Aboard Shanghai Maru

Tuesday, September 17, 1929

Up at 6:45 and took a rickshaw a couple of miles to the N.Y.K. Wayside Wharf. Third class was not so bad at all. The rooming accommodations were very good in fact. The main deck saloon had some cushioned seats which were about always full of relining energetics. A stairway led with to the dining room, three long tables with benches and one more very low table at which one squatted. All surrounding space was taken up by beds consisting of blankets on the floor. Besides there were four large cabins opening into the dining room. Two large shelves were partitioned off into perhaps 16 bunks. Going down another floor—a large room with blanket-beds in rows along the floor.

Weighing anchor at nine, we slipped down the river. Again the waving crowd on the quay and confetti—a scene that always makes me lonesome. The river banks are taken up with go-downs most of the distance to the small city at the mouth of the swift muddy Whangpoo. There are no hills, only a flat, low green country extending in all directions, broken by occasional houses or trees. The sailboats tacking their way up-stream are very picturesque and graceful. Near the mouth the wide river was especially active with craft of all kinds and several cargo vessels.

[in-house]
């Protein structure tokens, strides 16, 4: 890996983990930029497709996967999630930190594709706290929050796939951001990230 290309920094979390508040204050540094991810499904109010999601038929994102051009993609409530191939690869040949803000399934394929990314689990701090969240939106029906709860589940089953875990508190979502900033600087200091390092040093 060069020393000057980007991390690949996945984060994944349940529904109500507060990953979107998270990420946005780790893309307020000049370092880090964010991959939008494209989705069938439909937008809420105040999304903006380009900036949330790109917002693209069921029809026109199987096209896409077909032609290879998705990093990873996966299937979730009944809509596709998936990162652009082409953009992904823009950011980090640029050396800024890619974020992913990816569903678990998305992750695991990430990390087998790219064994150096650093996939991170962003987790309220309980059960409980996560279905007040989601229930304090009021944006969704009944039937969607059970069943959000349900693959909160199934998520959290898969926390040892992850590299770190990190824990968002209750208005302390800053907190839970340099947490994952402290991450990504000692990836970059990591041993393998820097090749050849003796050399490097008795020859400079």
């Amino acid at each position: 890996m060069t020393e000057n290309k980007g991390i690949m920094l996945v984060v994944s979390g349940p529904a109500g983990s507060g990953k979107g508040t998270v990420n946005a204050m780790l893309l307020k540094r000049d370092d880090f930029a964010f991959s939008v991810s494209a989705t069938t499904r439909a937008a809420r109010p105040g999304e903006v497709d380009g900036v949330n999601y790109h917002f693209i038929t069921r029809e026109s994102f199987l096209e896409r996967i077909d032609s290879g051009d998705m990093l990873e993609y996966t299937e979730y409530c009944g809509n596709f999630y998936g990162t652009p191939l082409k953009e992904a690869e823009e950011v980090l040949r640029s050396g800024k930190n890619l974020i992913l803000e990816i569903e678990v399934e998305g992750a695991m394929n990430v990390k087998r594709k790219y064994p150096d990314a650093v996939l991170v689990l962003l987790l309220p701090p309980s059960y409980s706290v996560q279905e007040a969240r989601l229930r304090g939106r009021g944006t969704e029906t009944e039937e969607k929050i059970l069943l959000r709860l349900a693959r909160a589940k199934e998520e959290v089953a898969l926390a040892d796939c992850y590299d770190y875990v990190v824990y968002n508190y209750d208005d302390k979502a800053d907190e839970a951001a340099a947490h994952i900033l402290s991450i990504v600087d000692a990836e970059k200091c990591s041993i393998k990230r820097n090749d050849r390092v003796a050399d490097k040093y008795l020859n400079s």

The Shanghai Maru was a speedy ship and land soon dropped from sight. As I was having Japanese food, I ate with the rest of the passengers. I was the only white in third. Got along pretty well with the chopsticks. As for the food—you were given a bowl of cooked pumpkin, another bowl empty, to be filled with rice from a wooden bucket of that national food in the center of the table. The third dish contained a cross-section of fish. This menu never varied much. A pot of tea concluded affairs. The rice bowl, when emptied, was the tea cup.

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